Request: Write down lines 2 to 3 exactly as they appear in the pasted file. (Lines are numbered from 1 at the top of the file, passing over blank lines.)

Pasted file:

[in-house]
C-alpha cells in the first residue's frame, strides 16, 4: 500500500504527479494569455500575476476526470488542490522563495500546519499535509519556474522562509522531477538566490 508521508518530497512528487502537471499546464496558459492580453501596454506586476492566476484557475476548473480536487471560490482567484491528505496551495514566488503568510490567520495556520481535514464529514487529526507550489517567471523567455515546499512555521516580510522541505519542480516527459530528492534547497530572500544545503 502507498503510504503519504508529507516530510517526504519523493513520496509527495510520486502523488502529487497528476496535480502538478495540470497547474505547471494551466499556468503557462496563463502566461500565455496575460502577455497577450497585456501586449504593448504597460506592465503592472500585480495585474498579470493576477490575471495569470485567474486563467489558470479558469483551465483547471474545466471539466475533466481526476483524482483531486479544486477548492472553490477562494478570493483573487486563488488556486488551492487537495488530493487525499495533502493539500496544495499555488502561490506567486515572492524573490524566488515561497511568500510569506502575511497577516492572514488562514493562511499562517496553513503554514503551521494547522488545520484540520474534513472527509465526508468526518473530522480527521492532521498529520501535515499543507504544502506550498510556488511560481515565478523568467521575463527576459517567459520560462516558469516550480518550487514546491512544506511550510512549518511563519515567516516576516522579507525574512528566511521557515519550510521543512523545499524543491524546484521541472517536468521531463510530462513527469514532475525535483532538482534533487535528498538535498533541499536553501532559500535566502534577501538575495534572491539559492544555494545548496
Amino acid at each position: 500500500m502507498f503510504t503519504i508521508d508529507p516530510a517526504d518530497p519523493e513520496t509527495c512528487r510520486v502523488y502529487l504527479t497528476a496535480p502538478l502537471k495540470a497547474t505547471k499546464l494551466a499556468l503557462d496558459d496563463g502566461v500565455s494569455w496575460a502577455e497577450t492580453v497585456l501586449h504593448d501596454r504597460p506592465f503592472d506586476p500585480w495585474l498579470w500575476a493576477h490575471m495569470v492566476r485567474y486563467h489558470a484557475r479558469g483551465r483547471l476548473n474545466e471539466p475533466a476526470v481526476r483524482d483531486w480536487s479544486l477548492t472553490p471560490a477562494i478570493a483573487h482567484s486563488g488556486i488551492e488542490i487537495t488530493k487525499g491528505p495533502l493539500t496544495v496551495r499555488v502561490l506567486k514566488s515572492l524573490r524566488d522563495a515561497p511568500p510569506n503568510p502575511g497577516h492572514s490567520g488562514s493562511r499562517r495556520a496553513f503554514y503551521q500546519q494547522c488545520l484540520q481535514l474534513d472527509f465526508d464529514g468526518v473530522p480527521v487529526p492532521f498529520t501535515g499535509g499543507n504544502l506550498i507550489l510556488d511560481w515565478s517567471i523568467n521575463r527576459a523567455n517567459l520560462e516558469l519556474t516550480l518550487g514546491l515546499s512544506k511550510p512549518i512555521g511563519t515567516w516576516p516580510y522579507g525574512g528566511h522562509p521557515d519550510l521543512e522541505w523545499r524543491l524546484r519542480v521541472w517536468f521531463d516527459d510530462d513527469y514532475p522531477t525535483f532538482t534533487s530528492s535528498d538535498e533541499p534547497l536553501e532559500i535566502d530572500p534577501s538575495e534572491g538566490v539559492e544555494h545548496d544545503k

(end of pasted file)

C-alpha cells in the first residue's frame, strides 16, 4: 500500500504527479494569455500575476476526470488542490522563495500546519499535509519556474522562509522531477538566490 508521508518530497512528487502537471499546464496558459492580453501596454506586476492566476484557475476548473480536487471560490482567484491528505496551495514566488503568510490567520495556520481535514464529514487529526507550489517567471523567455515546499512555521516580510522541505519542480516527459530528492534547497530572500544545503 502507498503510504503519504508529507516530510517526504519523493513520496509527495510520486502523488502529487497528476496535480502538478495540470497547474505547471494551466499556468503557462496563463502566461500565455496575460502577455497577450497585456501586449504593448504597460506592465503592472500585480495585474498579470493576477490575471495569470485567474486563467489558470479558469483551465483547471474545466471539466475533466481526476483524482483531486479544486477548492472553490477562494478570493483573487486563488488556486488551492487537495488530493487525499495533502493539500496544495499555488502561490506567486515572492524573490524566488515561497511568500510569506502575511497577516492572514488562514493562511499562517496553513503554514503551521494547522488545520484540520474534513472527509465526508468526518473530522480527521492532521498529520501535515499543507504544502506550498510556488511560481515565478523568467521575463527576459517567459520560462516558469516550480518550487514546491512544506511550510512549518511563519515567516516576516522579507525574512528566511521557515519550510521543512523545499524543491524546484521541472517536468521531463510530462513527469514532475525535483532538482534533487535528498538535498533541499536553501532559500535566502534577501538575495534572491539559492544555494545548496
Amino acid at each position: 500500500m502507498f503510504t503519504i508521508d508529507p516530510a517526504d518530497p519523493e513520496t509527495c512528487r510520486v502523488y502529487l504527479t497528476a496535480p502538478l502537471k495540470a497547474t505547471k499546464l494551466a499556468l503557462d496558459d496563463g502566461v500565455s494569455w496575460a502577455e497577450t492580453v497585456l501586449h504593448d501596454r504597460p506592465f503592472d506586476p500585480w495585474l498579470w500575476a493576477h490575471m495569470v492566476r485567474y486563467h489558470a484557475r479558469g483551465r483547471l476548473n474545466e471539466p475533466a476526470v481526476r483524482d483531486w480536487s479544486l477548492t472553490p471560490a477562494i478570493a483573487h482567484s486563488g488556486i488551492e488542490i487537495t488530493k487525499g491528505p495533502l493539500t496544495v496551495r499555488v502561490l506567486k514566488s515572492l524573490r524566488d522563495a515561497p511568500p510569506n503568510p502575511g497577516h492572514s490567520g488562514s493562511r499562517r495556520a496553513f503554514y503551521q500546519q494547522c488545520l484540520q481535514l474534513d472527509f465526508d464529514g468526518v473530522p480527521v487529526p492532521f498529520t501535515g499535509g499543507n504544502l506550498i507550489l510556488d511560481w515565478s517567471i523568467n521575463r527576459a523567455n517567459l520560462e516558469l519556474t516550480l518550487g514546491l515546499s512544506k511550510p512549518i512555521g511563519t515567516w516576516p516580510y522579507g525574512g528566511h522562509p521557515d519550510l521543512e522541505w523545499r524543491l524546484r519542480v521541472w517536468f521531463d516527459d510530462d513527469y514532475p522531477t525535483f532538482t534533487s530528492s535528498d538535498e533541499p534547497l536553501e532559500i535566502d530572500p534577501s538575495e534572491g538566490v539559492e544555494h545548496d544545503k